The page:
Keywords: Childhood adversity, Resilience and undergraduate Students

Introduction

Young children can experience many forms of adversity sometimes mild, like not being understood by adults when trying to express their needs; sometimes severe, like being exposed to poverty, domestic violence and war. Childhood adversities may include maltreatments like physical abuse, emotional abuse, financial abuse, sexual abuse, neglect, and maternal deprivation, broken home, single mother and early maternal death faced with heightened adversity (Oladeji, Makanjuola, & Gureje (2010) & Bruwer, Govender, Bishop, Williams, Stein, & Seedat (2013). According to Southwick, Bonanno, Masicn, Panter-Brick & Yehunda (2014), some children will develop negative outcomes whereas other children will stay on a healthy course or bounce back and resume typical development. When children show healthy development in spite of adversity, it is called resilience. All young children need to grow up in a safe and nurturing environment and to establish stable relationships with their caregivers. In times of adversity, they need these resources even more.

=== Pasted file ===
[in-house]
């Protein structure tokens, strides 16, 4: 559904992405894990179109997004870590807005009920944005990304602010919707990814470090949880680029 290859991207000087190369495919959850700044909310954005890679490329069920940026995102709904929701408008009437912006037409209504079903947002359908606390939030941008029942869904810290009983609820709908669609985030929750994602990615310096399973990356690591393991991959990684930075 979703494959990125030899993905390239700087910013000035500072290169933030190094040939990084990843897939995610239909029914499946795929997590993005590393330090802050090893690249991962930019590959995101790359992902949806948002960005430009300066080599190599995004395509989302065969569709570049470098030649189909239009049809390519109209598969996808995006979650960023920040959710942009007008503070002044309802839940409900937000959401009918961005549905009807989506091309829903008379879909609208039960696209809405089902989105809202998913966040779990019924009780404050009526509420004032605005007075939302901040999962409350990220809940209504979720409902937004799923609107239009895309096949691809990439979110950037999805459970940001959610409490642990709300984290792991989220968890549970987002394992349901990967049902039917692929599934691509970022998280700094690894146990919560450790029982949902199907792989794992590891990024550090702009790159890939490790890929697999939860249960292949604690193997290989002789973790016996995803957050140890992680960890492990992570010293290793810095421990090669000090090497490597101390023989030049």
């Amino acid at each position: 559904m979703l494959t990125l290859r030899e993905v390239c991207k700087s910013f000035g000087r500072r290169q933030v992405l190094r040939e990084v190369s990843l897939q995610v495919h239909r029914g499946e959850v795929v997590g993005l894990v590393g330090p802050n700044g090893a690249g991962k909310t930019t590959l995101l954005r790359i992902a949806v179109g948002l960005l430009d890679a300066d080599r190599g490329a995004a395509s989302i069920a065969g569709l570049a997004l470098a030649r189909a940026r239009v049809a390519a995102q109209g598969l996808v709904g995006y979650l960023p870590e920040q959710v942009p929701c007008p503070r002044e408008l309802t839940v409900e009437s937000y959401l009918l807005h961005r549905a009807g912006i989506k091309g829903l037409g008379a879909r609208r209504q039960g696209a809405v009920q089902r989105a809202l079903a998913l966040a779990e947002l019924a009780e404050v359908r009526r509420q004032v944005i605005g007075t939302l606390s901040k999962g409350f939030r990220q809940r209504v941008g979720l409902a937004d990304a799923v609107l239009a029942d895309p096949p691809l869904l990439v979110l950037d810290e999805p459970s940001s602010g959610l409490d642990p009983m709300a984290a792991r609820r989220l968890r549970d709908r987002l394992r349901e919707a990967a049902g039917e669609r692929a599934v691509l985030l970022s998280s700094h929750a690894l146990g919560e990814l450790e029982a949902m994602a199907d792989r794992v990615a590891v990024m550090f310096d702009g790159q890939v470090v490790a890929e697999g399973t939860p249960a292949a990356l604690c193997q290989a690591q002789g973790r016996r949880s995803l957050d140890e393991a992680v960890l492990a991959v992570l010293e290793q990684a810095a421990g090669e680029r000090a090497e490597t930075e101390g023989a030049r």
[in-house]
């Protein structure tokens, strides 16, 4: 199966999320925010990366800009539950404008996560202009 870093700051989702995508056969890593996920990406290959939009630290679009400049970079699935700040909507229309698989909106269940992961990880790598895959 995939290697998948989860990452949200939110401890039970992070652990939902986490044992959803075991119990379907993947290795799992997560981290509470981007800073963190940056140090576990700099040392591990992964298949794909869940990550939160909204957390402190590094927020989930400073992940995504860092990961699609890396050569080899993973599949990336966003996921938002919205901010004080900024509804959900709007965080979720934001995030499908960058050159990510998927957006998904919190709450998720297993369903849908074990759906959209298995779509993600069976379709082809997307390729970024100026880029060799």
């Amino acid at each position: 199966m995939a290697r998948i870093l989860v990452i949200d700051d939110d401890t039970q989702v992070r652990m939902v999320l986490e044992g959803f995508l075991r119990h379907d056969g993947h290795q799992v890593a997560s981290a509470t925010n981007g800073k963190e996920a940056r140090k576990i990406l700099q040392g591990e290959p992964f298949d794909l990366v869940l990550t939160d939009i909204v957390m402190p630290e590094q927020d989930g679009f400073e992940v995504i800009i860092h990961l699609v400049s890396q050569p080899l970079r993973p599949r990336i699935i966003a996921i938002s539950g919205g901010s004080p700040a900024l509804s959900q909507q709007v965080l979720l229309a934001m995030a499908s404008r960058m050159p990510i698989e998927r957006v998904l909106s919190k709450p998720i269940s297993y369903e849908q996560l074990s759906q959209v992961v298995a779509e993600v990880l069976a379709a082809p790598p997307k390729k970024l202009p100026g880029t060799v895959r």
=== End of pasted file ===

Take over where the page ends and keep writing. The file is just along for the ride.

Resiliency is a concept of healthy, adaptive, or integrated positive functioning over the passage of time in the aftermath of adversity. It is a complex construct that may be defined differently in the context of individuals, families, organizations, societies, and cultures. Resilience should thus be seen as a developmental process, drawing on strengths in families, communities and individual children. Young children cannot achieve healthy development on their own when their social support network is in disarray (Graber, Pichon and Carabin, 2015). Resilience factors can be at individual level and family level. Individual factors include rebounding, selfdetermination, flexibility (Easy temperament), sense of humor, and self-esteem and temperament and family factors include good parental relationships, maternal mental health, socio-economic status, literacy of parents, domestic violence and social support (Traub, 2016, & Beutel, Tibubos, Klein, Schmutzer, Reiner and Kocalevent, 2017).

Studies on the effect of some of the childhood adversity on resilience was reported by Ledogar & Fleming (2010) most children were able to overcome these challenges and still become successful in life due to strong family background, in the regard of child abuse and neglect sexual abuse the affected child sees family as a secure base that gives them a sense of support when needed. Also the child believes in him/herself despite all these challenges, however another strong resilience factor is the child and parents relationship when this is strong the child will be able to confide with their parents the challenges they face.